The aroma of chicken grilling over charcoal is always enticing, whether it is in a busy street market or in a clearing in the countryside. These tangy chicken wings, jawaneh, are great street and picnic food, best eaten with your fingers, straight from the grill or barbecue.–Ghillie Basan

What is sumac?

Sumac is the ground berry of a wild flower with a tart, tangy smack that’s similar to lemon. It’s perhaps most familiar for its role in the rub called “za’atar”, although it also figures predominantly in dressings and marinades.

A green plate topped with a few garlicky chicken wings, a bowl of salt, and a lemon wedge.

Garlicky Chicken Wings With Sumac

5 / 3 votes
These garlicky chicken wings are marinated in garlic, lemon juice, and sumac, then tossed on the grill. An easy meal that will please everyone at the table.
David Leite
Servings4 servings
Calories440 kcal
Prep Time10 minutes
Cook Time2 hours 20 minutes
Total Time2 hours 30 minutes


  • 3 to 4 tablespoons olive oil
  • Juice of 1 lemon (3 to 4 tablespoons)
  • 4 to 6 cloves of garlic, crushed
  • 1 tablespoon sumac
  • 16 to 20 (2 1/2 pounds total) chicken wings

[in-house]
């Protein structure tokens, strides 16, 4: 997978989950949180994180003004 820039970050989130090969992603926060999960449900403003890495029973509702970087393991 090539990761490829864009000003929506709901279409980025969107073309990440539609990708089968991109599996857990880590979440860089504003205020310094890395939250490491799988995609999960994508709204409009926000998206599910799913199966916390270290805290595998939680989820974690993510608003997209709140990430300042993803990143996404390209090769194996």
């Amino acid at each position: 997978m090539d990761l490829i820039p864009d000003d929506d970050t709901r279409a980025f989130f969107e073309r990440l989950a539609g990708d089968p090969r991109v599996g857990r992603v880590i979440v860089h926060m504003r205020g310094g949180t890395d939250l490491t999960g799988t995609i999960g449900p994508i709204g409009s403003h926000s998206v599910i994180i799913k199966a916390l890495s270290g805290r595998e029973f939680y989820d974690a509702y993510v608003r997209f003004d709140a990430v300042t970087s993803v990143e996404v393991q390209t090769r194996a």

• Sea salt


  • In a small bowl, combine the olive oil, lemon juice, garlic, and sumac.
  • Drop the chicken wings in a shallow dish and rub the marinade all over them. Cover and refrigerate for 2 hours.
  • Preheat your grill on medium-high.

    ☞ TESTER TIP: No grill? No problem. These wings can also be baked at 400°F (200°C) for 30 to 40 minutes.

  • Place the chicken wings in a single layer over direct heat and grill, basting them occasionally with the marinade, until the wings are completely cooked, 8 to 10 minutes per side.

    ☞ TESTER TIP: If your wings are exceptionally meaty, they may take a bit longer to cook through.

  • Sprinkle with salt and serve hot.

Adapted From

The Lebanese Cookbook

Buy On Amazon


Serving: 1 servingCalories: 440 kcalCarbohydrates: 2 gProtein: 28 gFat: 35 gSaturated Fat: 8 gMonounsaturated Fat: 17 gTrans Fat: 1 gCholesterol: 118 mgSodium: 122 mgFiber: 1 gSugar: 1 g